Richard the Lionheart

Richard I or Richard the Lionheart was King of England and the central figure during the Third Crusade. He was also Duke of Normandy, Aquitaine, Gascony, Count of Anjou, Nantes, Poitiers, Maine, Lord of Cyprus and Overlord of Brittany. Richard was an extremely able military leader who is famous for his several victories in the battlefield.

His most noted and celebrated victories were against Saladin, the Muslim leader during the Third Crusade. During his reign, Richard campaigned tirelessly and was hardly ever present in his country to look after the day to day running of the state. Regardless, he remains a much loved and revered figure in England and France.

Richard the Lionheart

Early Life: Richard was born on September 8, 1157 in Oxford, England. His father was King Henry II of England and his mother was Eleanor of Aquitaine. He was the third son of King Henry and was the favorite of his mother, Eleanor. After his birth, Richard was raised in England and was taken to Normandy by his mother in 1165. He was an educated man who loved to write poetry. Richard took keen interest in matters pertaining to military and was amazingly talented.

He took over the command of his own army at a young age of only sixteen and fought rebels in Poitou. Henry II decided to distribute his kingdom among his three elder surviving sons. In 1170, Richard’s elder brother, Henry the Young King was crowned as the Titular King of England. At the time of his appointment, Richard was only thirteen years of age. Henry II had planned to award England, Normandy and Anjou to Henry, Aquitaine and Poitiers to Richard and Brittany to his third son, Geoffrey. Henry II, however; had plans to exercise authority over his sons.

he Great Revolt: In 1173, Henry the Young King, who was getting impatient to rule independently the territories given to him, revolted against his father and went to France to seek assistance from Louis VII, King of France. His brothers including Richard also followed him and were soon made vassals of Louis. They started to gather support of barons and nobles both in England and France against Henry II.

However, Henry II put down the revolt and Richard and his brothers were back in England, seeking Henry’s forgiveness. After this revolt, Richard ruled in Aquitaine and strengthened his control over his holdings. In 1183, Henry the Young King died and Richard became the eldest surviving son and heir to the English throne.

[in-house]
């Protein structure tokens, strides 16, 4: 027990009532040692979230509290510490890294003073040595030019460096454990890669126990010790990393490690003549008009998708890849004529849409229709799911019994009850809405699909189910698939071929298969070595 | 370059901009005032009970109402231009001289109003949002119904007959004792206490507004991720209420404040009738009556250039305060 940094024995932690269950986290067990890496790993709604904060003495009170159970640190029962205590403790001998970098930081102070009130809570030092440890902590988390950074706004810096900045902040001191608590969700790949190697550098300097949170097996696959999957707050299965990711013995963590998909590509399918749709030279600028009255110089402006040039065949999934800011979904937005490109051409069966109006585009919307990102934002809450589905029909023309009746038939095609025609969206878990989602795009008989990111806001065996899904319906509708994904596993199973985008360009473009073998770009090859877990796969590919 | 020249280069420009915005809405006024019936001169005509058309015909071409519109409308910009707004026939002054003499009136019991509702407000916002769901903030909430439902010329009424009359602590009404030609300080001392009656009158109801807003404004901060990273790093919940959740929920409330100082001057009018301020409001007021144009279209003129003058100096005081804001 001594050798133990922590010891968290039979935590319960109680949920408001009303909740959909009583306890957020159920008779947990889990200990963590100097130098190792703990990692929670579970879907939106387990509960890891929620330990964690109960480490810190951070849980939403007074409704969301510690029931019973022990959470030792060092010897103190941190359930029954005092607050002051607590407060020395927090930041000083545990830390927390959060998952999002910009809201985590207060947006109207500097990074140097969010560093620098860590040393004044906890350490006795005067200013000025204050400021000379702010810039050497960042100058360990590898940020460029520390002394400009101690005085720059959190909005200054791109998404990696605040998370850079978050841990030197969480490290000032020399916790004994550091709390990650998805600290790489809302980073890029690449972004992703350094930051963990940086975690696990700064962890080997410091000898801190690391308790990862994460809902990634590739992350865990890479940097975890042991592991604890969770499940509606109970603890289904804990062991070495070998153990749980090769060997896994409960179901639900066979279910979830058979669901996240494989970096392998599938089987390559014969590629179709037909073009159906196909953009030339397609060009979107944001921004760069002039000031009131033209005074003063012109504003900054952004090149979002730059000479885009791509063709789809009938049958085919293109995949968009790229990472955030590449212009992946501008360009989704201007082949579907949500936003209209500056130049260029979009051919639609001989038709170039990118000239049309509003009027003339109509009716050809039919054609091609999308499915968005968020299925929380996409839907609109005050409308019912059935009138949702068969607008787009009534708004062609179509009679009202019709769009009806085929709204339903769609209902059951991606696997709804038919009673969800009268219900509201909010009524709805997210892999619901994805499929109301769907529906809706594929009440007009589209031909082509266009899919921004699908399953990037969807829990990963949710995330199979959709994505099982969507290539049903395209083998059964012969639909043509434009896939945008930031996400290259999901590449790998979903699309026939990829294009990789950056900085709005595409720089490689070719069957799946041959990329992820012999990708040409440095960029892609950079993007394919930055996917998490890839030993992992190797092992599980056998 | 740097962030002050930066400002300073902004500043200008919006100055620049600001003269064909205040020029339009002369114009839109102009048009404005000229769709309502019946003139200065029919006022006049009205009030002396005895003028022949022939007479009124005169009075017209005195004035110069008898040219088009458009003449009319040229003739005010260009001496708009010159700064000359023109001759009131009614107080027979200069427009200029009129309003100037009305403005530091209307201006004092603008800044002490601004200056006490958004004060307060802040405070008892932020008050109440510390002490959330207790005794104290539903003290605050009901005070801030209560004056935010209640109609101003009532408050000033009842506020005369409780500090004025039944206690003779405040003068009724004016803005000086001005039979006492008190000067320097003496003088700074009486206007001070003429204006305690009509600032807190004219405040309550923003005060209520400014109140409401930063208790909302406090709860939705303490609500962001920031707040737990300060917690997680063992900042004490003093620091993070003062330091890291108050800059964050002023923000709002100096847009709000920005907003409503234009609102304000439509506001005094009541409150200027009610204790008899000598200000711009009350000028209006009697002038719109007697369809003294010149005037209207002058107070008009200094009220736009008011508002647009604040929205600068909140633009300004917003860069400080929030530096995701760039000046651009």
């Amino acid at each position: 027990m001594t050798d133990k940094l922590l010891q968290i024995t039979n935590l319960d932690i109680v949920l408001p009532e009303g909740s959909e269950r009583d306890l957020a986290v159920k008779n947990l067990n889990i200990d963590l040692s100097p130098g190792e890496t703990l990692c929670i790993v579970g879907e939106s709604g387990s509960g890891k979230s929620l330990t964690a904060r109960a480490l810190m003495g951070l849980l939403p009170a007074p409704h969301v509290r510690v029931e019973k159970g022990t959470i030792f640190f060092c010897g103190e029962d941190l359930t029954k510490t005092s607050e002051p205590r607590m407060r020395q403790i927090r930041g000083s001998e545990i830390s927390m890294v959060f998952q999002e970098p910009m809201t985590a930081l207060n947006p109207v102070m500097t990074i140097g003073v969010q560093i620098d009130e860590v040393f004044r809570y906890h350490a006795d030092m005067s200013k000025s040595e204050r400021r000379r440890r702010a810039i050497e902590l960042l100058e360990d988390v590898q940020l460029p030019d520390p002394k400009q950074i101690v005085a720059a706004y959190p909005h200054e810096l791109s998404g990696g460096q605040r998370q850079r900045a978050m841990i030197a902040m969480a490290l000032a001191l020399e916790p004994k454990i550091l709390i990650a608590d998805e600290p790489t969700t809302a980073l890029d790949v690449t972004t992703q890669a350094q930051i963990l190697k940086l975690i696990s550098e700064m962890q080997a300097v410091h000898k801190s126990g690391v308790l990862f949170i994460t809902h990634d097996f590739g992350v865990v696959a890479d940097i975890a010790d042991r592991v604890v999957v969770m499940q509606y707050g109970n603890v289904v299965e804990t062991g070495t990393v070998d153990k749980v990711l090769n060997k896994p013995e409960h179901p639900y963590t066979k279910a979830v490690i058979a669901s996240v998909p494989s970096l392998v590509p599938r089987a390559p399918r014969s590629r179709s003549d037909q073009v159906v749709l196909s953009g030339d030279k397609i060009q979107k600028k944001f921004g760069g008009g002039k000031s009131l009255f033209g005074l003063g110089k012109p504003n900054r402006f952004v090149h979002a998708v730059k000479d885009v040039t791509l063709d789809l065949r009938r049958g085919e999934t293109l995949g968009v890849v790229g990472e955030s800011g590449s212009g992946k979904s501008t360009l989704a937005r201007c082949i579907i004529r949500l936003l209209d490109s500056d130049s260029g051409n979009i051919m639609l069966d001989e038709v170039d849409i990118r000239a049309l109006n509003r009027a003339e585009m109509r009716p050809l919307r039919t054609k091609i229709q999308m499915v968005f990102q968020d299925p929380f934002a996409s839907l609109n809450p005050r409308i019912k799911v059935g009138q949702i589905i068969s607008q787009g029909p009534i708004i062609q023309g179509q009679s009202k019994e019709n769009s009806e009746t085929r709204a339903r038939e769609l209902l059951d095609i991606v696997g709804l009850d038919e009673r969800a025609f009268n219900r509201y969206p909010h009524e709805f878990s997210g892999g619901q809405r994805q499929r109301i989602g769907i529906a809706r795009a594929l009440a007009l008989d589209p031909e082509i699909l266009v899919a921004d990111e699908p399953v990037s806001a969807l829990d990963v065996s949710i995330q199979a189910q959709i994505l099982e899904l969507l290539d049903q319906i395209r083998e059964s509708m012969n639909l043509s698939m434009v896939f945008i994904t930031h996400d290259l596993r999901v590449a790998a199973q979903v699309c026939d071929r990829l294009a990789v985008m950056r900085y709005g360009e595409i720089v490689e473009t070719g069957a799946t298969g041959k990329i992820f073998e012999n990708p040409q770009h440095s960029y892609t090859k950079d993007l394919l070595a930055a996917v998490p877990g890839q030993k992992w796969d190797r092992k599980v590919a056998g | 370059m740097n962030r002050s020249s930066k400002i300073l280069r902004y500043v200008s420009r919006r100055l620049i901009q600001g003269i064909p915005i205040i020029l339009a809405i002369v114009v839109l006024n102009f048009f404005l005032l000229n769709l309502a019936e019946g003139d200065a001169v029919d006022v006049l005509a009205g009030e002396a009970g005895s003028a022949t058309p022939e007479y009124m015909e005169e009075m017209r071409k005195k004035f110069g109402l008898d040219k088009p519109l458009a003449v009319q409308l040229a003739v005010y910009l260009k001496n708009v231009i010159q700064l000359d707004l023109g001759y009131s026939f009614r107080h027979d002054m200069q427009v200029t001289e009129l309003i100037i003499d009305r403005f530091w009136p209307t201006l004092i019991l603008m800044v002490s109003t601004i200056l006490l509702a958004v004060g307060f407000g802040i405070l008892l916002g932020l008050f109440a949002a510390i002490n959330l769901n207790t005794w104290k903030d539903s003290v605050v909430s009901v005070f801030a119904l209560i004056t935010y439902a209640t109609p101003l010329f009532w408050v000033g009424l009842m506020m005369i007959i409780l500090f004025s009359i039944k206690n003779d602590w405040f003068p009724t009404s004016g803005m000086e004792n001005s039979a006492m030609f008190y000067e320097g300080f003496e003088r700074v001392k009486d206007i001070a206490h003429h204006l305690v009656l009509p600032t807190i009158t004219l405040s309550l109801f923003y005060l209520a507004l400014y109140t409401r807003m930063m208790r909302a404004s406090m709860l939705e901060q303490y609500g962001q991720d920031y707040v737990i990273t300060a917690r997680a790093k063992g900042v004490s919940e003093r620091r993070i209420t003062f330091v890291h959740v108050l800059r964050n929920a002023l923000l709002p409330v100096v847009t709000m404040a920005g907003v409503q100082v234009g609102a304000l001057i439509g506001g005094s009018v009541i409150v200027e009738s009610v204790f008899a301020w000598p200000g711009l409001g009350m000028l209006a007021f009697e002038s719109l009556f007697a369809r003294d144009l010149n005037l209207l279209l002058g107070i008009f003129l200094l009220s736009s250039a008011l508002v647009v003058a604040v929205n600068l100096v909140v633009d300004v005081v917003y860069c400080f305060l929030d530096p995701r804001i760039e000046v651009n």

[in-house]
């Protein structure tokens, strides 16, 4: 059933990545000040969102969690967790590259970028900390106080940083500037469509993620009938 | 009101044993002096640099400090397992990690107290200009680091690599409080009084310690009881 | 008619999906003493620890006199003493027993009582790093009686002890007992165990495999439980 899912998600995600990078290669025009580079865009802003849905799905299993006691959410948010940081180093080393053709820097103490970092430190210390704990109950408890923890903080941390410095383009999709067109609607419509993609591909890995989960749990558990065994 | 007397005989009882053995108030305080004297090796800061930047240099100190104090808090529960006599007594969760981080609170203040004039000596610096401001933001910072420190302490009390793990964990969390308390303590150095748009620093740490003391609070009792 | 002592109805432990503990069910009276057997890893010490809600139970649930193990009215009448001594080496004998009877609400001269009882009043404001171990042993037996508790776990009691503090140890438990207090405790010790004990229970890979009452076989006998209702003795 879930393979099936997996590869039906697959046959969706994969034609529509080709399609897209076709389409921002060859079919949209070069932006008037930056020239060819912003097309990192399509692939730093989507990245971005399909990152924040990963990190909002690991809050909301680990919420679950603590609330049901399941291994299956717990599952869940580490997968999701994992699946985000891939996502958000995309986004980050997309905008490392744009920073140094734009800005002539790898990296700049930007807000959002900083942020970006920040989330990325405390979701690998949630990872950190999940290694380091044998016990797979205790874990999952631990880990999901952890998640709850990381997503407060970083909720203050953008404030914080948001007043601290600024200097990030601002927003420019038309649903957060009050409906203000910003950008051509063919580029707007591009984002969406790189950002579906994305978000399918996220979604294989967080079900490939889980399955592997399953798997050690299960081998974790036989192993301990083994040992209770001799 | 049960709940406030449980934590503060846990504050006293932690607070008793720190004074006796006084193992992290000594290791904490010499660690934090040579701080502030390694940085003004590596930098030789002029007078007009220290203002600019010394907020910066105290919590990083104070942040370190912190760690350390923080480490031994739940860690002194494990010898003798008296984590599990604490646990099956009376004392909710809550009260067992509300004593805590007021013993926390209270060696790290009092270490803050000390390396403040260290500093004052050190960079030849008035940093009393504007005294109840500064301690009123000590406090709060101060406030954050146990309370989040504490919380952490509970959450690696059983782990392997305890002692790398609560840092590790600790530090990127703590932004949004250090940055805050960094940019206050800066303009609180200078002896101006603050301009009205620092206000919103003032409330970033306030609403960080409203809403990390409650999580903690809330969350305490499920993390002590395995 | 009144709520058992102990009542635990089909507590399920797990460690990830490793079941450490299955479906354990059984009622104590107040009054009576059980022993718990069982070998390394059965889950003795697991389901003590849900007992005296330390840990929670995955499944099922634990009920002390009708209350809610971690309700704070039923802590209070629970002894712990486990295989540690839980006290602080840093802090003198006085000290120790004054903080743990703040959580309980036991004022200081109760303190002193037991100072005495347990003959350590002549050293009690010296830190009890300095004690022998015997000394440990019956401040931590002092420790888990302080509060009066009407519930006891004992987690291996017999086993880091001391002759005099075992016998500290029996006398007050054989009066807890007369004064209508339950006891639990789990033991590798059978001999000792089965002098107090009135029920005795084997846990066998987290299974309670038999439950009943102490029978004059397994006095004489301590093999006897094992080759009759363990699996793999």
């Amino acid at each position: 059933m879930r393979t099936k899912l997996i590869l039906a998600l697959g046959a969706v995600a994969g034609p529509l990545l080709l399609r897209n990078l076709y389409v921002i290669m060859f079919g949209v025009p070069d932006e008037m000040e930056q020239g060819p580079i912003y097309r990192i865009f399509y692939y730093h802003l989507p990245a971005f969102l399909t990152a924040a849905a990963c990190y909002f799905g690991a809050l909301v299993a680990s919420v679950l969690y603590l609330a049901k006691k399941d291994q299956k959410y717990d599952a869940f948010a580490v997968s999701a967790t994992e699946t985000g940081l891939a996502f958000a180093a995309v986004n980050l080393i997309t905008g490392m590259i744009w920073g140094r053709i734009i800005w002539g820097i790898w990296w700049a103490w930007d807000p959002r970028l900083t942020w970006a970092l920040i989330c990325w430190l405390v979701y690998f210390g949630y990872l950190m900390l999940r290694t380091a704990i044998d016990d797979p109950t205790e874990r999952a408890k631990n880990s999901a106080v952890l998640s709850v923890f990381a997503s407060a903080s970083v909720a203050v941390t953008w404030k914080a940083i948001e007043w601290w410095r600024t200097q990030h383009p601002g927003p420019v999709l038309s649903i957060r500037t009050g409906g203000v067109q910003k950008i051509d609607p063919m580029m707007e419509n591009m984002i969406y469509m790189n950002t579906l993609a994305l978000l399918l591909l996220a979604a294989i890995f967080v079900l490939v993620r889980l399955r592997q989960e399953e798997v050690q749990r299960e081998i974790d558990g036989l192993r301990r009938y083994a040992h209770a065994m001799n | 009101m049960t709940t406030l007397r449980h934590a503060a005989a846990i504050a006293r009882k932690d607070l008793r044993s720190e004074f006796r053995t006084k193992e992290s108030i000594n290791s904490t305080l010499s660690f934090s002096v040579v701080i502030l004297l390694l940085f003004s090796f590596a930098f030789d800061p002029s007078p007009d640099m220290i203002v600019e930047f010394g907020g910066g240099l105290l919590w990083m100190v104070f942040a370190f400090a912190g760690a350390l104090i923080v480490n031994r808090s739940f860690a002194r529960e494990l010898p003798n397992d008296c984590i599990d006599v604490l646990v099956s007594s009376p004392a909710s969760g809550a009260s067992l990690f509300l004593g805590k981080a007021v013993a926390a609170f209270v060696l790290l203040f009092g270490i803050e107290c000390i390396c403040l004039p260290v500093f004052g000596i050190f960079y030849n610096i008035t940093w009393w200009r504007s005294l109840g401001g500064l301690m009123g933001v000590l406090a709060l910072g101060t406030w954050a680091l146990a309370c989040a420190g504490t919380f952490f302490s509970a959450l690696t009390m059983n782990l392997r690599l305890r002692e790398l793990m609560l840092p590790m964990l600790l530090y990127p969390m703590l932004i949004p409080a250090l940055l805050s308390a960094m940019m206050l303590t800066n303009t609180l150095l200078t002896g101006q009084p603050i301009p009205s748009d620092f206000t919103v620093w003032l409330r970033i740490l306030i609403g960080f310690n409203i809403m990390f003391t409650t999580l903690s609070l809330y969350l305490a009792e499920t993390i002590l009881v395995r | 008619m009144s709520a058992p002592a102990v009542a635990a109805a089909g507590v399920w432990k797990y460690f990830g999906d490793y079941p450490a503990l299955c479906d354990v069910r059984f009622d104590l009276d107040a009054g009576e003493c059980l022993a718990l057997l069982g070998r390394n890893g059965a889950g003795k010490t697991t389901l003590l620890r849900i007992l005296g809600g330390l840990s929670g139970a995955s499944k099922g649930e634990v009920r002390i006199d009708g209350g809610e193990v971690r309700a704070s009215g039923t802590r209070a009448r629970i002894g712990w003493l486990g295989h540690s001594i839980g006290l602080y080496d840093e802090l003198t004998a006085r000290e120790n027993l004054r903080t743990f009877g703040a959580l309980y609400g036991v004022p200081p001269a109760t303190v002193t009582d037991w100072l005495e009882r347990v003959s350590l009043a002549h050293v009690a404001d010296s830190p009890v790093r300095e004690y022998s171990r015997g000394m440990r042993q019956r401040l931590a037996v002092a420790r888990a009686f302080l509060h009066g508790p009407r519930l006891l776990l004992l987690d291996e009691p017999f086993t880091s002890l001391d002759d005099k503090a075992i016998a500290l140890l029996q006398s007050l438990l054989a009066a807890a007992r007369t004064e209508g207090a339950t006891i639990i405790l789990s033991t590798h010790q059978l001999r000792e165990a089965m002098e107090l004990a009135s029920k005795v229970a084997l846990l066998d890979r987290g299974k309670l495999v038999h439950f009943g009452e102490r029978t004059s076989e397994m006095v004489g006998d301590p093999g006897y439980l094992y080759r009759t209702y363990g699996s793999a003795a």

He however, had a fractured relationship with his father who wanted him to surrender duchy of Aquitaine to his younger brother John. Richard refused and joined hands with Philip II, son of Louis VII and again revolted against Henry II. Richard and Philip’s army defeated Henry’s forces near Ballans, France in 1189 and Henry II appointed him as heir apparent. Only two days later Henry II died of a bleeding ulcer and Richard became King of England.

Reign: During his ten years long reign Richard remained busy in military campaigns and the Third Crusade. Interestingly he spent only six months of his reign in England. Early days of his reign were marred by violence against Jews. Soon after, Richard and Philip II of France decided to go on the Crusade. Richard started preparations and collecting funds for the campaign.

He started off his military campaigns in 1190 by occupying Sicily and Conquering Cyprus in 1191. The same year he landed in Holy Land. Richard won a series of battles against the famed Muslim general, Saladin at Acre and Arsuf but subsequent battles ended in a stalemate and Richard could not take Jerusalem from Saladin. By now, Philip withdrew from the crusade and went back. Richard was worried about any mischief on his part and after agreeing to a three year truce with Saladin, headed back.

He was captured near Vienna in 1192 by Duke of Austria, Leopold V, while traveling back through Central Europe. In 1193, Richard was handed over to Henry VI, Holy Roman Emperor, who released him in 1194 after charging a hefty ransom. In his absence, his brother John revolted and usurped power with the help of Philip II. Richard then struggled against internal strife till he breathed his last.

Later Life and Death: Richard died on April 6, 1199. He was attacked by a crossbow man of his own army who wanted to take revenge from Richard for killing his family. The wound turned gangrenous and finally led to Richard’s death. Richard forgave his attacker as a last act of Mercy and freed him. He was succeeded by his brother John Lackland.